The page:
If you are starting to see more solar panels in your area, it’s not an illusion. The reasons homeowners are going solar are significant: home solar may help hedge against rising utility rates and has the potential to offer greater energy independence.
As of December 2019, according to SEIA, “total installed U.S. PV capacity is expected to more than double over the next five years.”1
When it’s time to install your new home solar system, your installer will assess if your home is “solar ready.” There are a few factors that play into this assessment and being prepared may help you to avoid surprises later on.
From the condition of your roof to the energy efficiency of your whole home, get a head start by understanding each of the aspects that determine the solar readiness of your home.
Am I Ready to Go Solar?
If you’re starting to think about making your home solar ready, we’ll walk you through four main elements to consider.
Check Your Roof
- Start with your roof’s age. Because your solar panels will last for 25 years or longer, your roof will need to be in good shape. If you think your roof may need to be replaced within the next 10 years, you may want to consider making repairs or replacing your roof before solar installation. If you’re unsure of the age of your roof, you may want to contact a roofing professional—many offer evaluation services to help you determine how many years your roof has left.
- Have you ever noticed the direction that your roof faces? In the northern hemisphere, southern-facing roofs are best for solar panels because southern-facing solar panels will see direct sunlight throughout the day. The pitch of your roof (meaning the angle of your roof) affects how many solar panels you can put on your roof and how they will absorb the sun. A pitch between 30 and 45 degrees is best for solar installations.
- Tree placement matters when it comes to solar homes. If there is any shading over your roof, it may negatively impact the energy production from your home solar system. Trimming trees is important, but you’ll want to check for any other potential shade from nearby buildings or architectural installations.
Check Your Home’s Electrical System
- Just like the age of your roof, the age of your home’s electrical system may impact your home solar system installation. Your home’s electrical system will need to be compatible with your home solar installation. Older electrical panels may need to be upgraded prior to installation.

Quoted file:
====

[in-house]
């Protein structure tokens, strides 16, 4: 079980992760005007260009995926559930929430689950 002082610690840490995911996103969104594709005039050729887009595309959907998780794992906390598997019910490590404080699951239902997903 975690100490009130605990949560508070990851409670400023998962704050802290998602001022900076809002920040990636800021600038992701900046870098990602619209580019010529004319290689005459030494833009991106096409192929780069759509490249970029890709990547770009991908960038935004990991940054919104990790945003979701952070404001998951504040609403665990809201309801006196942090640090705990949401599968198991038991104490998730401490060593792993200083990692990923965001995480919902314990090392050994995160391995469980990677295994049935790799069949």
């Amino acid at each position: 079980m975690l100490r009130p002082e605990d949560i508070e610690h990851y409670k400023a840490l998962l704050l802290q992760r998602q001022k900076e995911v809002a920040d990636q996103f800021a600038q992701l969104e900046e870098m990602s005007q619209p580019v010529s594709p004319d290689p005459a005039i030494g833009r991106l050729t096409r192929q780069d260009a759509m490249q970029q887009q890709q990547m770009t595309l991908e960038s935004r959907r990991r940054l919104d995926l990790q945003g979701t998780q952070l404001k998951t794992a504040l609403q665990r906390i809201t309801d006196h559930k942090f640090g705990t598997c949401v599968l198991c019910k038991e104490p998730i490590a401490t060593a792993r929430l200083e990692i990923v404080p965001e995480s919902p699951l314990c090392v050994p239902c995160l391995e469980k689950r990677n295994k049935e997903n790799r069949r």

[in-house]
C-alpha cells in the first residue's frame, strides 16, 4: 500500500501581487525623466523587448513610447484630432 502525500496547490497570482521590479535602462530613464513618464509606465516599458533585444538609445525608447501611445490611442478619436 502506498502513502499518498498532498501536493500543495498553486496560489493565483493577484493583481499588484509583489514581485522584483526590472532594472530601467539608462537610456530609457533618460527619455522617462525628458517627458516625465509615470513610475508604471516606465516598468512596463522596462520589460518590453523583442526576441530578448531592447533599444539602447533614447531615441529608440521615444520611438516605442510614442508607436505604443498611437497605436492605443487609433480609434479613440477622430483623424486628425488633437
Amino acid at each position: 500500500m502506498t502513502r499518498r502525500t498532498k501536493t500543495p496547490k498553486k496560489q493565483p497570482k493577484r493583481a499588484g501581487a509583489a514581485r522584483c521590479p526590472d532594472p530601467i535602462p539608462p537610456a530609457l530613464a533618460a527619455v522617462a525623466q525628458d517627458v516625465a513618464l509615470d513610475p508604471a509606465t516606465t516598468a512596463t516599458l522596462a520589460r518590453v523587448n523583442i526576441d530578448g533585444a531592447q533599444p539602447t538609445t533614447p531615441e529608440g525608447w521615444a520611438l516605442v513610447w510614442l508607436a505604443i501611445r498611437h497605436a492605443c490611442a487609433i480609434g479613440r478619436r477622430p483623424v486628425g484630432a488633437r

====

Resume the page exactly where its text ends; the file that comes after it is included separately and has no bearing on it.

- Newer homes may feature solar optimized electrical panels. If your home is new construction, you may be able to ask your builder to install a solar-ready electrical panel.
Take External Factors into Account
- Before installation, read through your HOA regulations. There may be certain requirements that you need to follow for your home solar installation. For example, you may need to get written consent from your HOA prior to installing your home solar system.
- If you live near a high rise or if you’re in a single-story home next to a two-story home, you may need to account for the shade that is cast from those buildings, as it may negatively affect your solar production.
- Researching your state’s home solar regulations can help you to choose the right installation for your bottom line. There are a variety of financial incentives that vary from state to state including net metering.2
Evaluate Your Current Energy Usage
- Do you know how energy efficient your home is? Before you install your new home solar system, we recommend you get an energy audit of your home. By making your home as energy efficient as possible before going solar, you can better utilize your solar energy production.
- Your home solar system will be designed based on your historical, typical home energy consumption. If you start using more energy because you have a home solar system, you may notice an increase in your utility bills. Talk to your home solar installer about any upgrades you are considering making to your home such as purchasing an electric car or installing a pool.
Interested in going solar?
If your roof is not quite solar ready, we offer a new, durable roof along with your state of the art solar system. Contact us to learn more!
2. Sunnova makes no guarantees regarding credit for net energy exported to the electric grid, and any credit provided (now or in the future) is subject to change or termination by executive, legislative or regulatory action.